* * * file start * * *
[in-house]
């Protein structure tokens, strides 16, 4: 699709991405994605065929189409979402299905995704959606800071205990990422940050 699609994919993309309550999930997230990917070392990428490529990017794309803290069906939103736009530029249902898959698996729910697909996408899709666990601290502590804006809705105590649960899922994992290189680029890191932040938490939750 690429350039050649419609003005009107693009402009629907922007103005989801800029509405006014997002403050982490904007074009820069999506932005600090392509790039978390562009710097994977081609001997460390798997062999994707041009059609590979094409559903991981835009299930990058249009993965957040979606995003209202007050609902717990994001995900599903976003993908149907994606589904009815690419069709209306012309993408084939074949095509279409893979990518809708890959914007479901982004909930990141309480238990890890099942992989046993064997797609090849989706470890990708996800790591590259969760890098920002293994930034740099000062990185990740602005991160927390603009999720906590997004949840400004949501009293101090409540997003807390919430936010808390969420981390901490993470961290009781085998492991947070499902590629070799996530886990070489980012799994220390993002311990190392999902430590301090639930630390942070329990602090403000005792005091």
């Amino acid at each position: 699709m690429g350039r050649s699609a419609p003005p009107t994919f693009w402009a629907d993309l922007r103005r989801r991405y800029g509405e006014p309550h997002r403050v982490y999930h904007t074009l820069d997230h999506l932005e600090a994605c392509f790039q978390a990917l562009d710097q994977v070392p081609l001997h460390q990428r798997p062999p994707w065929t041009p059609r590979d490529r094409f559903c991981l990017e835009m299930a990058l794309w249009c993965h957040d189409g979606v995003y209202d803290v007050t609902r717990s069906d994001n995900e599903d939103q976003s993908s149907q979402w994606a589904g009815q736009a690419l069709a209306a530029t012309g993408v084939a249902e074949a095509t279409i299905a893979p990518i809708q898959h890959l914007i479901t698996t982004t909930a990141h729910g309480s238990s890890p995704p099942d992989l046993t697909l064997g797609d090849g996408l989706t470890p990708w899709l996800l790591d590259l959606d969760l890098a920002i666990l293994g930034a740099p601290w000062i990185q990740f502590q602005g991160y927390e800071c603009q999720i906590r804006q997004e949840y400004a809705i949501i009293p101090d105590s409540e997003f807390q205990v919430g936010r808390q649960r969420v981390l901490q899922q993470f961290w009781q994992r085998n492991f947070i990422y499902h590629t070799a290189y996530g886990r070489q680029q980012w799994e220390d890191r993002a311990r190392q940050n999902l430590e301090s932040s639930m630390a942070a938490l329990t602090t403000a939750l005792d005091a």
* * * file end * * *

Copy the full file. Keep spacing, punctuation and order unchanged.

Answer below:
[in-house]
């Protein structure tokens, strides 16, 4: 699709991405994605065929189409979402299905995704959606800071205990990422940050 699609994919993309309550999930997230990917070392990428490529990017794309803290069906939103736009530029249902898959698996729910697909996408899709666990601290502590804006809705105590649960899922994992290189680029890191932040938490939750 690429350039050649419609003005009107693009402009629907922007103005989801800029509405006014997002403050982490904007074009820069999506932005600090392509790039978390562009710097994977081609001997460390798997062999994707041009059609590979094409559903991981835009299930990058249009993965957040979606995003209202007050609902717990994001995900599903976003993908149907994606589904009815690419069709209306012309993408084939074949095509279409893979990518809708890959914007479901982004909930990141309480238990890890099942992989046993064997797609090849989706470890990708996800790591590259969760890098920002293994930034740099000062990185990740602005991160927390603009999720906590997004949840400004949501009293101090409540997003807390919430936010808390969420981390901490993470961290009781085998492991947070499902590629070799996530886990070489980012799994220390993002311990190392999902430590301090639930630390942070329990602090403000005792005091």
């Amino acid at each position: 699709m690429g350039r050649s699609a419609p003005p009107t994919f693009w402009a629907d993309l922007r103005r989801r991405y800029g509405e006014p309550h997002r403050v982490y999930h904007t074009l820069d997230h999506l932005e600090a994605c392509f790039q978390a990917l562009d710097q994977v070392p081609l001997h460390q990428r798997p062999p994707w065929t041009p059609r590979d490529r094409f559903c991981l990017e835009m299930a990058l794309w249009c993965h957040d189409g979606v995003y209202d803290v007050t609902r717990s069906d994001n995900e599903d939103q976003s993908s149907q979402w994606a589904g009815q736009a690419l069709a209306a530029t012309g993408v084939a249902e074949a095509t279409i299905a893979p990518i809708q898959h890959l914007i479901t698996t982004t909930a990141h729910g309480s238990s890890p995704p099942d992989l046993t697909l064997g797609d090849g996408l989706t470890p990708w899709l996800l790591d590259l959606d969760l890098a920002i666990l293994g930034a740099p601290w000062i990185q990740f502590q602005g991160y927390e800071c603009q999720i906590r804006q997004e949840y400004a809705i949501i009293p101090d105590s409540e997003f807390q205990v919430g936010r808390q649960r969420v981390l901490q899922q993470f961290w009781q994992r085998n492991f947070i990422y499902h590629t070799a290189y996530g886990r070489q680029q980012w799994e220390d890191r993002a311990r190392q940050n999902l430590e301090s932040s639930m630390a942070a938490l329990t602090t403000a939750l005792d005091a």